Can You Teach Old Outsourcing Lawyers New Tricks?
Not too long ago, I had the pleasure of dealing with some former colleagues who had shifted from one buyer-side law firm to another.
The experience was both awkward and interesting because there was a tension that was omnipresent during the negotiations — largely because I knew their negotiation training, history and positioning and they knew mine. I was on the provider side of the table for this deal and, at the end of the day, I was disappointed in some of the “old-school” tactics used by my former colleagues during the negotiation. As I see them, these tactics are remnants of an earlier time in the industry — when the buyer-side was far less sophisticated than the provider-side.
This cold-war style of negotiation originated sometime in the mid-1980s and is most closely associated with a few buyer-side firms that had a big share of the market.
As disciples from those firms fanned out to spread the gospel, a veritable “beat-the-hell-outta-the-supplier” mentality became prevalent throughout the U.S. Before discussing three examples of this negotiation style that have been “ridden hard and put away wet” and no longer work, let me give you some more background about its raison d’etre.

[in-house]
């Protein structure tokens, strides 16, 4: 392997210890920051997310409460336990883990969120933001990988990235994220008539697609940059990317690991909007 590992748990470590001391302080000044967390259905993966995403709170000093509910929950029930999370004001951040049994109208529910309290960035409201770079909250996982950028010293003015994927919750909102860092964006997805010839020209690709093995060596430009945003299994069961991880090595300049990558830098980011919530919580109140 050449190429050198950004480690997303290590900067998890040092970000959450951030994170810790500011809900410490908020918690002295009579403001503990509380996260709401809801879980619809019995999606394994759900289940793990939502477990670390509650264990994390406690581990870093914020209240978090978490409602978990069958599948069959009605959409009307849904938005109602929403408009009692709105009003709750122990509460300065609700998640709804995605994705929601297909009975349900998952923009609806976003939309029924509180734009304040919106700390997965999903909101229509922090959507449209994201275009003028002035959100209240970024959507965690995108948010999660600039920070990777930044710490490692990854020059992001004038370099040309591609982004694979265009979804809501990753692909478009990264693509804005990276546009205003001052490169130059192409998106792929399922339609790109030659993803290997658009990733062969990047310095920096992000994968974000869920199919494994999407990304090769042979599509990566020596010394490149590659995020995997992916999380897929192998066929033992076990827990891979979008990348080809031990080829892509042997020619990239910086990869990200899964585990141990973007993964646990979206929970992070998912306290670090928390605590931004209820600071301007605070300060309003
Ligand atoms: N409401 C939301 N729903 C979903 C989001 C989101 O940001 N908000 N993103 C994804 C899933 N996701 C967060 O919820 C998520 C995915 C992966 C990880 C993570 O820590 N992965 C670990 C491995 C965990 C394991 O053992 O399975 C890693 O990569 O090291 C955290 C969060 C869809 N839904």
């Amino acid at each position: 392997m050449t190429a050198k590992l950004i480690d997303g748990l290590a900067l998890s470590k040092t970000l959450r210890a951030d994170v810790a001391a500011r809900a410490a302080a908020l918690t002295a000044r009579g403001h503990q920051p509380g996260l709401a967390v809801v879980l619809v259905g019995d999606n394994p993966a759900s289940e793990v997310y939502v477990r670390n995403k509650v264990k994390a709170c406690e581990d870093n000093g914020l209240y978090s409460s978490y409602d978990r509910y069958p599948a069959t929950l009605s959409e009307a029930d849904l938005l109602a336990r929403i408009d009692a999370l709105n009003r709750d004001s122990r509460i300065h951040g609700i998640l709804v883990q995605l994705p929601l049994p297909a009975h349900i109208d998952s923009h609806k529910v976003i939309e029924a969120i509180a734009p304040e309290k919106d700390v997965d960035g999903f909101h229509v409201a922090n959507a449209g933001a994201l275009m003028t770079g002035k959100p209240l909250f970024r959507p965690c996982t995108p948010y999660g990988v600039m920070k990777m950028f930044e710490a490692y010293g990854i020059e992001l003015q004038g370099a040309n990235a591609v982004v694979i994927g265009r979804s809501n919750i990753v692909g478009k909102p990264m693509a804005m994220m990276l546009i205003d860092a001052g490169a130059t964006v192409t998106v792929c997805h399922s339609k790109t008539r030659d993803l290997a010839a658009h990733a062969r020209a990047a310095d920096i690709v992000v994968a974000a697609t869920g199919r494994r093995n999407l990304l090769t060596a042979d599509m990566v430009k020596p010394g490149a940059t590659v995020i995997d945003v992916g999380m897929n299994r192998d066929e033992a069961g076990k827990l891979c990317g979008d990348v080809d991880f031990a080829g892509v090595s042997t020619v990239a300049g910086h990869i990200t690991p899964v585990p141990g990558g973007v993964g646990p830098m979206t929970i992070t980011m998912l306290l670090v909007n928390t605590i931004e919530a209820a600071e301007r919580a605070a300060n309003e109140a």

There is a theory in the world outsourcing bar that one is either a buyer-side or a provider-side lawyer — and that you can’t have it both ways. Now, in fairness, this seems to be more of a U.S. school-of-thought and the reason may have a lot to do with the relative size of the U.S. outsourcing market vis-‡-vis other countries — although this would not hold true for Europe as a collective market.
In my little corner of the world, people believe that the Canadian market is too small to allow a lawyer to take a position on either side — because one will not be able to sustain a one-sided legal practice. This view is complete malarkey. Given the lack of focus on outsourcing by Canadian law firms and the size (and projected growth) of the Canadian market, this just isn’t true.
Is There Such a Beast as a “Win-Win” Deal?
I believe in a far less-cynical viewpoint: that many of us in the outsourcing bar are interested in achieving the best deal for our respective buyers through a robust, adversarial process but one that stops short of poisoning the atmosphere between the two parties — which could linger long after we (the lawyers) are gone.
In short, the central goal of the win-win theory is achieving a fair deal, which is side-independent; it sounds hokey but I think it’s totally doable.